In an effort to gain better insight into this problem, we surveyed more than 500 IT leaders across the globe in June 2021 and found that, on average, about one-third of IT budgets are spent addressing technical debt. For enterprise companies, that number jumps to more than 40%. Healthcare companies are spending the highest percentage of their budgets on technical debt, with banking and finance close behind.
And across industries, more than two-thirds of the IT leaders surveyed agreed that technical debt poses a fundamental limit on their ability to innovate, and 64% said that it will continue to have a major influence on their strategies in the future. Given its impact on vital industries like health care, the sheer scale of technical debt is concerning not only for individual organizations, but for society as a whole.
Technical debt often accrues because it’s so deceptive. In the short term, it appears worthwhile to take on a new framework or leave behind a tangled web of code in order to stay on budget or on schedule. When the pressure is on, finding and fixing defects, regression testing and deploying will naturally slip down the priority scale.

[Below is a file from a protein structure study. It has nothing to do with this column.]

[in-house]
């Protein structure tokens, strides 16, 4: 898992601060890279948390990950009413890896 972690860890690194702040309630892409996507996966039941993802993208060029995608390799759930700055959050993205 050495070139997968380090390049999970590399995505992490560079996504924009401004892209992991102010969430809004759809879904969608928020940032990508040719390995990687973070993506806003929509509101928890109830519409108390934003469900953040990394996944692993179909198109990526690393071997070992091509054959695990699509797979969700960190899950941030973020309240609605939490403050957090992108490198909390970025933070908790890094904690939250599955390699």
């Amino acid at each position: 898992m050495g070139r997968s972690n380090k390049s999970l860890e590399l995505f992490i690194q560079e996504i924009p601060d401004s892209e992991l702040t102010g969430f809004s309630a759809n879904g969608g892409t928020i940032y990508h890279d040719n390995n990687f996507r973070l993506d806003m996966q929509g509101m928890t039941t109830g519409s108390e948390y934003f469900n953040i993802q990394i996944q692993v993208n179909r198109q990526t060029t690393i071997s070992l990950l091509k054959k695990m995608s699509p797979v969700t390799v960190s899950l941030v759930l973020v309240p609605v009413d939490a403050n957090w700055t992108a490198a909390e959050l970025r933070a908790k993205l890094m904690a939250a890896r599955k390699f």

These steps toward cutting technical debt — like paying down financial debt — take time and planning.
A popular misconception about technical debt is that it’s less of a concern now because it began long ago in a world of legacy application development. While partially true, a new generation of technical debt has emerged from SaaS platforms that are creating massive sprawl across the enterprise, with a slew of new tools requiring hyper customization that eventually add to the problem.
Thankfully, organizations around the globe are not locked into this grim, debt-laden future. By understanding and acting on the root causes of their technical debt, every business has the power not only to chip away at that rising mountain, but also to gain control of it on the frontend.